Contact us on 01851 705743 or

The Bronze Age is returning to Ness after 3,000 years. 

Well, parts of it are, as Comunn Eachdraidh Nis (CEN) says it is pleased to announce the launch of a special exhibition running from Tuesday 18 April 2023.

Following a year of planning between CEN and The National Museum of Scotland, locally discovered Bronze Age finds will be returning.

In 1910, an eclectic hoard of objects was recovered while peat digging near Adabrock. This hoard dates to the Late Bronze Age (c.1000-800 BC). It contains bronze axeheads, a spearhead, three razors and other tools, as well as fragments of a decorated vessel, two whetstones and rare beads of glass, amber and gold. It is one of the most diverse hoards in Britain.  

Two Late Bronze Age bronze swords were found on separate occasions during peat digging at Aird Dell in 1891 and 1892. These swords are characteristic of the period, bearing elegant ‘leaf-shaped’ blades.

One sword is incomplete, whereas the other one is still complete and reasonably sharp, even after 3000 years in the ground.

More remarkably, an original horn handle survives on the second sword with attachment rivets embedded in the hilt.

Dr Matthew Knight, Senior Curator of Prehistory at National Museums Scotland, responsible for the Chalcolithic and Bronze Age collections said: "We're delighted to be bringing the Adabrock Hoard and Aird Dell Sword on loan to Comunn Eachdraidh Nis as part of our programme of sharing material on loan from the National Collection across Scotland.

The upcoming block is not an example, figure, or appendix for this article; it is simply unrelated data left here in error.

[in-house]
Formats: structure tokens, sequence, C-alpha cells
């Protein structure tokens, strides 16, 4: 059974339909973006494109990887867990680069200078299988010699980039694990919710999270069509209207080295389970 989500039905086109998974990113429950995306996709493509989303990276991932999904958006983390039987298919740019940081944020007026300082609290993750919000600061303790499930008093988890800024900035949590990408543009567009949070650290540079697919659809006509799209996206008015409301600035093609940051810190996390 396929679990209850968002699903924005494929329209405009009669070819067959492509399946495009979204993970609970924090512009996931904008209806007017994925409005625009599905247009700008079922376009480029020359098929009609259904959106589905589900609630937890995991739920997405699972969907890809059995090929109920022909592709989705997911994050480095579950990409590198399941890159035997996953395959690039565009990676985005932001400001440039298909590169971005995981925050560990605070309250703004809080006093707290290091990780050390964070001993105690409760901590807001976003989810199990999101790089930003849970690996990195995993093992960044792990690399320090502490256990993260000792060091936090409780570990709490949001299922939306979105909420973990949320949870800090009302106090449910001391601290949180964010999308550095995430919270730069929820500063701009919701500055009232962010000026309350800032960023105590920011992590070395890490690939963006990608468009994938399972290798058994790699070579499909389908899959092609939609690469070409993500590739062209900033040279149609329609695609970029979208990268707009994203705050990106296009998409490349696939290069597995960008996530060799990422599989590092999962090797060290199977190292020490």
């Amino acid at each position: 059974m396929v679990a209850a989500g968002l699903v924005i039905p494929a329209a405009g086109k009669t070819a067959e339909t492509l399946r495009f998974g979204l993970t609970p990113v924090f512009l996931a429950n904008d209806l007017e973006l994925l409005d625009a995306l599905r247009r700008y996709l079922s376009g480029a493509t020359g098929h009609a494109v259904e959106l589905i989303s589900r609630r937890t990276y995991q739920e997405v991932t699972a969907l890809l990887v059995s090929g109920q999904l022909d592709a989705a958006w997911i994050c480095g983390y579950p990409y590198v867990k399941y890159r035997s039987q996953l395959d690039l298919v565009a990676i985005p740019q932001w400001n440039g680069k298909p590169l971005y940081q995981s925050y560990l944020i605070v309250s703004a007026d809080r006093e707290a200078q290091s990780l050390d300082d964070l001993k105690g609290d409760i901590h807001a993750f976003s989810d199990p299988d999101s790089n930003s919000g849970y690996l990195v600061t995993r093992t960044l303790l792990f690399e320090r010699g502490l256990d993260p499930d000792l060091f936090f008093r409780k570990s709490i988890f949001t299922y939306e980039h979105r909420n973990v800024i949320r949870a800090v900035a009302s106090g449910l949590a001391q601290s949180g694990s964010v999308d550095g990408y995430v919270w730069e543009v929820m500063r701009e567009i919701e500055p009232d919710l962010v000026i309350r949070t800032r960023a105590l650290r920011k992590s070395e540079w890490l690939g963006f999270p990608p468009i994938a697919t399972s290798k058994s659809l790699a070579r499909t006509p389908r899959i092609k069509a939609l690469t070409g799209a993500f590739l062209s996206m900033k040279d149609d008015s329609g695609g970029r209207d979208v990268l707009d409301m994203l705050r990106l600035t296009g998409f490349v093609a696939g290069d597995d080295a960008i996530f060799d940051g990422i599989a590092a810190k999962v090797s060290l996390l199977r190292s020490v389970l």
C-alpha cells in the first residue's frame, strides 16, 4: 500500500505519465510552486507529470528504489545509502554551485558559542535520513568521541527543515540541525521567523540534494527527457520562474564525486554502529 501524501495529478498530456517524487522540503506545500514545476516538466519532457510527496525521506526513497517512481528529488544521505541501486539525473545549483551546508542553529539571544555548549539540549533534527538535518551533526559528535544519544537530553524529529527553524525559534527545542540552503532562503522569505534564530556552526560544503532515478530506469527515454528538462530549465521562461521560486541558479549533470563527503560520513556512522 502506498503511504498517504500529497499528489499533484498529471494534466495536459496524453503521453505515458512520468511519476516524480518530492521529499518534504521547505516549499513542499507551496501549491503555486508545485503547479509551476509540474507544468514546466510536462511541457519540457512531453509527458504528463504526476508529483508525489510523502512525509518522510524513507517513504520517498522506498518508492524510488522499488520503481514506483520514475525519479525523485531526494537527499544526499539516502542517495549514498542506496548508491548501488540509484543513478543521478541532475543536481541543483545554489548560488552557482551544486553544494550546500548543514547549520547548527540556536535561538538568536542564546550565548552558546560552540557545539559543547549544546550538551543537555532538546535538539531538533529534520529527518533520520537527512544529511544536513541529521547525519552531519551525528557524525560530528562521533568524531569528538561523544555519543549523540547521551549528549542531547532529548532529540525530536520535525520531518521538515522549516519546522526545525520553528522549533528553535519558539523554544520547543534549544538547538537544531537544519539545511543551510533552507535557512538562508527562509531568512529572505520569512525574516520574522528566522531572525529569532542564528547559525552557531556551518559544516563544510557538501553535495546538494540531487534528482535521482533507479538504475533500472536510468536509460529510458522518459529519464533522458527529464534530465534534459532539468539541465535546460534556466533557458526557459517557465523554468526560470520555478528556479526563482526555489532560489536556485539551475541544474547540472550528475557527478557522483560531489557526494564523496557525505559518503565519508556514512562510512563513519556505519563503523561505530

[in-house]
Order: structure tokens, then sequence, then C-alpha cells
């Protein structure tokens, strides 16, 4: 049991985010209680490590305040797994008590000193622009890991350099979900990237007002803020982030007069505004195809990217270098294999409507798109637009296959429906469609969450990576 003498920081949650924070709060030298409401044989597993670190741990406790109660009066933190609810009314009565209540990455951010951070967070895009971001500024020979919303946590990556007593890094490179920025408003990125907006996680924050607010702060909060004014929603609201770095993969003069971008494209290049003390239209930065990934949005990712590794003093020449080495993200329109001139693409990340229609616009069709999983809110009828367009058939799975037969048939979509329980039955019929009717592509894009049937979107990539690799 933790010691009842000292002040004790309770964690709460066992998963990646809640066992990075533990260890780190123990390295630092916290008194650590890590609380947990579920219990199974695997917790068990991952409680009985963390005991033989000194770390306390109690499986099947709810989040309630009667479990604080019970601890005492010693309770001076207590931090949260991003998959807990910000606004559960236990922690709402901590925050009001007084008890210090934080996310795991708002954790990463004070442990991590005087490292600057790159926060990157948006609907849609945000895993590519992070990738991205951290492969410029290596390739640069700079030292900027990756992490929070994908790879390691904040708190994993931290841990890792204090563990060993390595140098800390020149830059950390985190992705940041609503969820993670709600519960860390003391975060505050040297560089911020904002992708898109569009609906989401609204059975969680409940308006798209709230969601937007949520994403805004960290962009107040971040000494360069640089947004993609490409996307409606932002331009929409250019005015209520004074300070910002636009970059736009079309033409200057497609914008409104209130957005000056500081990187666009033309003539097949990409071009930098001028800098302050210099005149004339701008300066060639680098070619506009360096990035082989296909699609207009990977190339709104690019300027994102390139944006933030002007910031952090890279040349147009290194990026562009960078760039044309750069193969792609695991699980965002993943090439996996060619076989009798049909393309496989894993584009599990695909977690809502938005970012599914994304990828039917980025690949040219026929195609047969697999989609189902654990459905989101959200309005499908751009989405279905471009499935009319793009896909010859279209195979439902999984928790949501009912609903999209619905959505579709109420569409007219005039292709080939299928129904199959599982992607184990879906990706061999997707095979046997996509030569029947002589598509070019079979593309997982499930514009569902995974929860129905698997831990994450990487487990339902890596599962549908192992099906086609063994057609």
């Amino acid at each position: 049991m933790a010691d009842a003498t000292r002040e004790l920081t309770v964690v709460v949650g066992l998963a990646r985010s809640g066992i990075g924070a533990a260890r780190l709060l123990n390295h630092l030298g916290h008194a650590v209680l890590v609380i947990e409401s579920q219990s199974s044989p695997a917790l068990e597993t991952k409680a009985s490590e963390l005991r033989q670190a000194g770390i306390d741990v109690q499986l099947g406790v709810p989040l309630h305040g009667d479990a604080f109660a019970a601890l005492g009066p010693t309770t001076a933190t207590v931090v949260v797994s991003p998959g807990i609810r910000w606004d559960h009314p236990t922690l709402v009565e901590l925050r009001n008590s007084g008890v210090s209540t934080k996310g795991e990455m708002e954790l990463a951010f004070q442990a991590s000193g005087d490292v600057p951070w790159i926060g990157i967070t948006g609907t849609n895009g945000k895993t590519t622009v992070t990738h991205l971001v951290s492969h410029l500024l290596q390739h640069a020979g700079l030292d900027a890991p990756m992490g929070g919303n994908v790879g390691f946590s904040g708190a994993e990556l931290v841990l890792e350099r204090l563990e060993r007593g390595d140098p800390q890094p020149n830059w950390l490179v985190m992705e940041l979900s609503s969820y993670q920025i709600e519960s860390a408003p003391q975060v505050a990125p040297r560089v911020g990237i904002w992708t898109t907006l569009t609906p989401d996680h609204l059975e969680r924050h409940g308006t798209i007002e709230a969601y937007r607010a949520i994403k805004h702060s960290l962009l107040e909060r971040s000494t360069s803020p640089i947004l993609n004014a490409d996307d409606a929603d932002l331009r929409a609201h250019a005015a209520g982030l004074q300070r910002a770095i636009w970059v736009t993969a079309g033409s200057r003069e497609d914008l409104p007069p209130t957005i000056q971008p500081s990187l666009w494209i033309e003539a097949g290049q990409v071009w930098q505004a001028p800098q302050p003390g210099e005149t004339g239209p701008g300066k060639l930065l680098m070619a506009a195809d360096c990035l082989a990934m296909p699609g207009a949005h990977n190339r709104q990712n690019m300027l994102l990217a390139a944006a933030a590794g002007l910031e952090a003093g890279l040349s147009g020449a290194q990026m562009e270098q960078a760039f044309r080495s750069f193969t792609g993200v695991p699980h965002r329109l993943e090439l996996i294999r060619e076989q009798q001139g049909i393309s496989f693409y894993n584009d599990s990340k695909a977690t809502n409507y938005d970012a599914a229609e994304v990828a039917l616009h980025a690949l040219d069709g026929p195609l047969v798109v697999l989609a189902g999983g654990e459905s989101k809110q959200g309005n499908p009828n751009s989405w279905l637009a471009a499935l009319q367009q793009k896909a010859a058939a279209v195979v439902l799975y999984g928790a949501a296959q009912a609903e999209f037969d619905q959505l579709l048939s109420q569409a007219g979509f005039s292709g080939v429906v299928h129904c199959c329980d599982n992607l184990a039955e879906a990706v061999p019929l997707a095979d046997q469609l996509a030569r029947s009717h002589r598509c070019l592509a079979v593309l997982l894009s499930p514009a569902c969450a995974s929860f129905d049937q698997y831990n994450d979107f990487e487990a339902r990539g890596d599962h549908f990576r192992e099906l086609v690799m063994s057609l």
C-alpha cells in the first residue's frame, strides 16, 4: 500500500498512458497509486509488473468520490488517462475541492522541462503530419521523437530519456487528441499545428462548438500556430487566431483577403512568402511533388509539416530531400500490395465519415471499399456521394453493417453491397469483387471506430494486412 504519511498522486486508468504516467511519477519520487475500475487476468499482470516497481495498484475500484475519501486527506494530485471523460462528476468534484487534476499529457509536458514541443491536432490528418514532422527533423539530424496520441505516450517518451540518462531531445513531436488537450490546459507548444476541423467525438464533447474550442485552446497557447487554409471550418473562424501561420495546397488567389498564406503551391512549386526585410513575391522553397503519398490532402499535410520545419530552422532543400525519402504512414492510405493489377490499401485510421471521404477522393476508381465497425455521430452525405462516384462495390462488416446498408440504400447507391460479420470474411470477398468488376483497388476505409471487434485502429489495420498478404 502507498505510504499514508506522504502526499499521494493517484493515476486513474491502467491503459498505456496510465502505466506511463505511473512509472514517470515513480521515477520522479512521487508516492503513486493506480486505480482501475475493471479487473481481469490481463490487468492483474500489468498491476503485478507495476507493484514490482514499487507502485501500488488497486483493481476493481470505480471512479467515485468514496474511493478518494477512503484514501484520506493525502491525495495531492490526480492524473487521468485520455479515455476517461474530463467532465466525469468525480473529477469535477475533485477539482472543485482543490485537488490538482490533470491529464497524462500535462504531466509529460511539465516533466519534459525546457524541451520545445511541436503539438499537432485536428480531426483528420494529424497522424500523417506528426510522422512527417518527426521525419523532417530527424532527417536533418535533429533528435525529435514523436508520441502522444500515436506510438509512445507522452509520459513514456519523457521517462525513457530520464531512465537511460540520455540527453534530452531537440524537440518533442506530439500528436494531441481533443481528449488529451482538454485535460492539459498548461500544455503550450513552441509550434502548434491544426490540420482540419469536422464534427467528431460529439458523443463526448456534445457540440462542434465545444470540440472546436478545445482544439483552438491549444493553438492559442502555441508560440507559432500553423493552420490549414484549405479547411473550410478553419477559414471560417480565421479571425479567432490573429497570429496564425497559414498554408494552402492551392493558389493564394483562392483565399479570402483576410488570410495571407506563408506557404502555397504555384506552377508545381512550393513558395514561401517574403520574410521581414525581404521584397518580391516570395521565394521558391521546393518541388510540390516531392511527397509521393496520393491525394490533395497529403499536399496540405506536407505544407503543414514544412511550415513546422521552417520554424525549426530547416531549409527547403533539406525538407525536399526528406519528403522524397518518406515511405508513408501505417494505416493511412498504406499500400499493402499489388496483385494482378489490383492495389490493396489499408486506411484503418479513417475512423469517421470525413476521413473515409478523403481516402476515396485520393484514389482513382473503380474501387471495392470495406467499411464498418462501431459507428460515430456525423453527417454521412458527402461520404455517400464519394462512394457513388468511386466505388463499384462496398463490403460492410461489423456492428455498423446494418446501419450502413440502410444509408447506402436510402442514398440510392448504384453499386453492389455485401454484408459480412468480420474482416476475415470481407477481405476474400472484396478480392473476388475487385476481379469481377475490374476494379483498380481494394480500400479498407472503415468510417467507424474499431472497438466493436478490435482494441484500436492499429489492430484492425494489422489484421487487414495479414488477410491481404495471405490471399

"These Bronze Age objects represent the rich spectrum of life in the Western Isles 3000 years ago, including tools, weapons and gold, amber and glass beads.

"Of significance are fragments of a bronze cup that would have been imported from Continental Europe suggesting widely connected communities. 

"It is a wonderful collection of objects from Bronze Age Lewis and we hope that it attracts many visitors."

Dr Knight specialises in the production, use, treatment and deposition of Bronze Age material culture in Britain, particularly metalwork. He has published widely on the topic, exploring how objects were treated as well as the value and meaning of deposition to Bronze Age communities. 

He will deliver a talk at the official opening event, entitled:

"Burying valuables and valuable burials: The Adabrock Hoard, the Aird Dell Swords and other Bronze Age metalwork from western Scotland."

The Adabrock hoard is one of the most eclectic groups of material from Bronze Age Britain. Containing tools, weapons and jewellery, it speaks to the diverse nature of Bronze Age life as well as connections across Britain and Ireland and beyond. Not far from Adabrock, around the same time, two swords were placed into the bog at Aird Dell. Again, these were valuable objects, functional for fighting and displays of power. These are not isolated cases. During the Late Bronze Age, thousands of objects were placed into the ground across Europe. What was the meaning behind giving up these valuable items? This talk will examine how and why Late Bronze Age objects were buried across western Scotland and explore their meaning for the Bronze Age communities living here three thousand years ago. 

CEN say they are are grateful to their funders: Museums Galleries Scotland, Highlands & Islands Enterprise and Urras Oighreachd Ghabhsainn for supporting this project and to staff at the National Museum of Scotland for advising and guiding us through the loan process.

The interpretation for this special exhibition was designed by locally-based LOOM Graphics and installed by Graphite Signs.  The exhibition will run until April 2024.


Photographs: Duncan McGlynn